Why Starbucks? The brands being attacked in Hong Kong
Broken glass, raging fires, and smashed up barricades: the pictures from Hong Kong in the past few days look like random chaos.
But in the middle of the violence, most activists are being deliberate about the places they attack.
So why are protesters targeting Starbucks? And the metro? And certain shops, restaurants and banks?
There are obvious targets…
Hong Kong is complex, but can largely be divided into those who support the protesters and their anti-Beijing stance, and those supportive of the mainland.
So when peaceful protests turned into violence against property, big mainland firms like Bank of China and tech company Xiaomi became targets for vandalism and spray-painting.
But other less-obvious places are also in the firing line.
While Starbucks may be a US brand, the Hong Kong franchise it is operated by a local company, Maxim’s Caterers.
Annie Wu, the daughter of the Maxim Group’s founder, recently defended Hong Kong’s police and criticised activists as “radical protesters”.
She made her comments with billionaire businesswoman Pansy Ho, representing the Hong Kong Federation of Women, at the United Nations Human Rights Council on 11 September.
The two criticised “a small group of radical protesters” using “systematic and calculated violent acts”.
So protesters started directing their anger against Maxim’s and the franchises it operates.
The restaurant group is one of Hong Kong’s largest, and includes other brands such as Genki Sushi and Arome bakery, which have also been targeted.
Maxim’s Caterers issued a statement saying Ms Wu “does not hold any position at the company” and was not involved in managerial decisions – but so far this has failed to satisfy protesters.
Hong Kong protests – key facts
- Hong Kong is a Special Administrative Region of China, so has some autonomy and people have more rights
- Protests started in June against a controversial law which would have allowed Hong Kong criminal suspects to be sent to China to stand trial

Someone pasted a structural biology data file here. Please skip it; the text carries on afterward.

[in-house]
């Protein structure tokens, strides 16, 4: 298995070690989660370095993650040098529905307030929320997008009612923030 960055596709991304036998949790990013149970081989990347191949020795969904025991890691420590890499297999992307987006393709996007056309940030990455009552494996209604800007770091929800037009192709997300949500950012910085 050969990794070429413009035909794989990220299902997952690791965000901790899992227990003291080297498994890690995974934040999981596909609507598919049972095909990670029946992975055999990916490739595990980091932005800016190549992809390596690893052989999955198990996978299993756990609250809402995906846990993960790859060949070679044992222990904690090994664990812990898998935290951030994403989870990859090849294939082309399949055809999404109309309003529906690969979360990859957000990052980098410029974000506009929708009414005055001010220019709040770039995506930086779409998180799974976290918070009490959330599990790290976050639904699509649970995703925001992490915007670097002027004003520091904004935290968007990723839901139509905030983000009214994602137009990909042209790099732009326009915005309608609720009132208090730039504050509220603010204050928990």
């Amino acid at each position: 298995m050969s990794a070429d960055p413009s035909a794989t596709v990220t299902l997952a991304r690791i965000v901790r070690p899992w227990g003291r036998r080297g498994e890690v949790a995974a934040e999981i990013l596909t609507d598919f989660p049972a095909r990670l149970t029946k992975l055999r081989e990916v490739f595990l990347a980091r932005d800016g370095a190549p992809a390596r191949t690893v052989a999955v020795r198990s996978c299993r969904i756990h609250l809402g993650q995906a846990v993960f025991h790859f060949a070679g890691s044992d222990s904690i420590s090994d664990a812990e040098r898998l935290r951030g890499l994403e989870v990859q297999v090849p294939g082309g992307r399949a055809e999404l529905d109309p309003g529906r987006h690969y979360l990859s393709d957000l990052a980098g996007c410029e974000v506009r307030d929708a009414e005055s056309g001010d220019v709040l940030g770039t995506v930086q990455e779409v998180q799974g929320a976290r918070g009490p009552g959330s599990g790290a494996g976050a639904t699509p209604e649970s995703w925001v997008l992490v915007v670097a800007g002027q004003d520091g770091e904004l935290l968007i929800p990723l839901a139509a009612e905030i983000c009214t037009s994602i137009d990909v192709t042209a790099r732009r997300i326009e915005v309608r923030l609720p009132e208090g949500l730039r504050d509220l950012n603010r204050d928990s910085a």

- The law has been withdrawn but protests have widened to demand full democracy
- Clashes between police and activists have been becoming increasingly violent
- In October, the city banned all face masks to try to shut down the protests
Japanese fast food chain Yoshinoya has also come into the crosshairs.
After there was confusion about a Facebook post – which some read as coded criticism of police – the operator of the Hong Kong franchise said he supported the police and government.
Before long, Yoshinoya restaurants had their windows smashed and graffiti all over their walls.
Are triads involved?
Another targeted brand is Best Mart 360, a chain of small grocery stores. It’s an example of the divisions running within the Hong Kong population.
The boss of Best Mart 360 is Hugo Lam Chi-Fung, honorary president of the Hong Kong Federation of Fujian Associations.
Fujian is a Chinese province, from where many people have emigrated to Hong Kong over the years. Hong Kong’s Fujianese community has been vocal in supporting the city’s police force, and the federation headed by Mr Lam has held demonstrations in support of China.
Those demonstrations have led to clashes with activists – who have accused their opponents of being part of the Fujian triad gangs, a form of organised crime.
Best Mart 360 has released several statements, insisting it is not linked to any Fujian triad.
The triad allegation has also been levelled against a mahjong house in a part of town home to the Fujianese community. Mahjong is a Chinese tile game, played socially.
The Yi Pei Square house was accused of hiding pro-Beijing thugs who attacked local residents.
The parlour has released a statement saying they are not Fujianese and in fact support the protesters’ demands.
Mix-ups and apologies
There also have been cases where places have become the target of activists’ anger based on mistaken assumptions of China ties.
The Shanghai Commercial Bank is not mainland-owned but – despite its name – based in Hong Kong.
The Yifang bubble tea chain was also wrongly associated with the mainland when in fact it’s from Taiwan.
In both those cases, the protesters wrongly targeted outlets only to later issue an apology and in some cases even help in the cleanup.
In order to avoid such mix-ups and to coordinate action, the activists have even come up with a colour-coding system.
The colours black, red and blue are used online to differentiate between thrashing a place, spay-painting it or simply boycotting it.
In the case of shops thought to support the protests, they’re marked yellow with a call to actively support them.
So why target public transport?
Stations along Hong Kong’s MTR metro system have repeatedly been attacked, vandalised or even set on fire during the unrest.
The MTR is privatised, with the Hong Kong government as the largest shareholders.
In mid-August, the operator was criticised by Chinese state media for helping “rioters” move around and protest across the city.
After that, the MTR began shutting certain stations before people could gather for demonstrations. At one point the entire network was shut down.
Activists also accuse the operator of allegedly helping the police to arrest protesters, and for not releasing CCTV footage of alleged police brutality.
Additional reporting by Cho Wai Lam, BBC News Chinese